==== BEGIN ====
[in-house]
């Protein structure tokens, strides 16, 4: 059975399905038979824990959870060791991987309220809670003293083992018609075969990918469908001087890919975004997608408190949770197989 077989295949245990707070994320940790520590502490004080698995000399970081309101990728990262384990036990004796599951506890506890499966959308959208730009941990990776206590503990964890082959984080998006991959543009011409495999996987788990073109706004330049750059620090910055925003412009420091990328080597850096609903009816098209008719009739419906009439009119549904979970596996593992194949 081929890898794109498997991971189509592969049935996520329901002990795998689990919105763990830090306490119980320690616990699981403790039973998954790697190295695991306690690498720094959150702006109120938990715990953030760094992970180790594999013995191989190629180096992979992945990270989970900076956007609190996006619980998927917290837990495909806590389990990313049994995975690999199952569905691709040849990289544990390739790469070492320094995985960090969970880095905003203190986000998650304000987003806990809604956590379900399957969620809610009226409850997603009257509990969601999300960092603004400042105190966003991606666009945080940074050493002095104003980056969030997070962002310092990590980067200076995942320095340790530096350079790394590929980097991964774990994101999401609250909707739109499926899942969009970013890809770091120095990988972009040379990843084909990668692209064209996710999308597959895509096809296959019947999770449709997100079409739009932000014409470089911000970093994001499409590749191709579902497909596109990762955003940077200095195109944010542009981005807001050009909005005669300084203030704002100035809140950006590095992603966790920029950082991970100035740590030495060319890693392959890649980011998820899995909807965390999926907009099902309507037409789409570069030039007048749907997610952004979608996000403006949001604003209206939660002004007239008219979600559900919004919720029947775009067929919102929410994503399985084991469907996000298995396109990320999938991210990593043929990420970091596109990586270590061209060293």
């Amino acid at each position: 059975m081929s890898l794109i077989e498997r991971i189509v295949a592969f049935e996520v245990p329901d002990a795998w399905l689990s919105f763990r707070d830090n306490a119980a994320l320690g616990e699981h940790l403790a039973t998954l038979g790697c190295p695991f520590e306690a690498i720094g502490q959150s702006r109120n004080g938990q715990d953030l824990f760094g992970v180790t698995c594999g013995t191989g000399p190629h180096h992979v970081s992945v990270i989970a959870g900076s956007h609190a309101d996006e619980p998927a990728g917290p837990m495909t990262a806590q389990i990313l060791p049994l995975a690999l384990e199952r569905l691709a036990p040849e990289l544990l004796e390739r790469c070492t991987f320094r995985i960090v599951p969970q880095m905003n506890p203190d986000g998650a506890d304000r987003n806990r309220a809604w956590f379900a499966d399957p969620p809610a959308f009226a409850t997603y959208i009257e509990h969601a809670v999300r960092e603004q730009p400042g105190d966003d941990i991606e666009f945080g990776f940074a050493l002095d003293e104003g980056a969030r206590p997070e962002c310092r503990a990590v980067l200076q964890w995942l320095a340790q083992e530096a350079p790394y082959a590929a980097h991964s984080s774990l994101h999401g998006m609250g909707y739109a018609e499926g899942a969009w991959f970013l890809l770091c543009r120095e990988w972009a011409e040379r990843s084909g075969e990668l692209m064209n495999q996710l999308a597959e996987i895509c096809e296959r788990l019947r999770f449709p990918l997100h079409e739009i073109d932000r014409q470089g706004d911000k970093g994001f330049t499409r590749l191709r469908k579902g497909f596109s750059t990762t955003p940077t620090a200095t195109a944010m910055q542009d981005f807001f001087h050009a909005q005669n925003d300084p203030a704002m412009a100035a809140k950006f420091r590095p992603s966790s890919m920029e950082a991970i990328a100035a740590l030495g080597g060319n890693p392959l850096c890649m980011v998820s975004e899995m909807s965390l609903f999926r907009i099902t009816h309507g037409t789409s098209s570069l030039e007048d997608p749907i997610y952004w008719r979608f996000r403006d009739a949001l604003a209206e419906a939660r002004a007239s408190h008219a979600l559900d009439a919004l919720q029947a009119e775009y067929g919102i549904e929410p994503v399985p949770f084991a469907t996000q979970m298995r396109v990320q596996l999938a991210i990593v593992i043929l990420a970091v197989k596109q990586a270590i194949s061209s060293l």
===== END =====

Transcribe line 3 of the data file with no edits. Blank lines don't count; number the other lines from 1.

């Amino acid at each position: 059975m081929s890898l794109i077989e498997r991971i189509v295949a592969f049935e996520v245990p329901d002990a795998w399905l689990s919105f763990r707070d830090n306490a119980a994320l320690g616990e699981h940790l403790a039973t998954l038979g790697c190295p695991f520590e306690a690498i720094g502490q959150s702006r109120n004080g938990q715990d953030l824990f760094g992970v180790t698995c594999g013995t191989g000399p190629h180096h992979v970081s992945v990270i989970a959870g900076s956007h609190a309101d996006e619980p998927a990728g917290p837990m495909t990262a806590q389990i990313l060791p049994l995975a690999l384990e199952r569905l691709a036990p040849e990289l544990l004796e390739r790469c070492t991987f320094r995985i960090v599951p969970q880095m905003n506890p203190d986000g998650a506890d304000r987003n806990r309220a809604w956590f379900a499966d399957p969620p809610a959308f009226a409850t997603y959208i009257e509990h969601a809670v999300r960092e603004q730009p400042g105190d966003d941990i991606e666009f945080g990776f940074a050493l002095d003293e104003g980056a969030r206590p997070e962002c310092r503990a990590v980067l200076q964890w995942l320095a340790q083992e530096a350079p790394y082959a590929a980097h991964s984080s774990l994101h999401g998006m609250g909707y739109a018609e499926g899942a969009w991959f970013l890809l770091c543009r120095e990988w972009a011409e040379r990843s084909g075969e990668l692209m064209n495999q996710l999308a597959e996987i895509c096809e296959r788990l019947r999770f449709p990918l997100h079409e739009i073109d932000r014409q470089g706004d911000k970093g994001f330049t499409r590749l191709r469908k579902g497909f596109s750059t990762t955003p940077t620090a200095t195109a944010m910055q542009d981005f807001f001087h050009a909005q005669n925003d300084p203030a704002m412009a100035a809140k950006f420091r590095p992603s966790s890919m920029e950082a991970i990328a100035a740590l030495g080597g060319n890693p392959l850096c890649m980011v998820s975004e899995m909807s965390l609903f999926r907009i099902t009816h309507g037409t789409s098209s570069l030039e007048d997608p749907i997610y952004w008719r979608f996000r403006d009739a949001l604003a209206e419906a939660r002004a007239s408190h008219a979600l559900d009439a919004l919720q029947a009119e775009y067929g919102i549904e929410p994503v399985p949770f084991a469907t996000q979970m298995r396109v990320q596996l999938a991210i990593v593992i043929l990420a970091v197989k596109q990586a270590i194949s061209s060293l």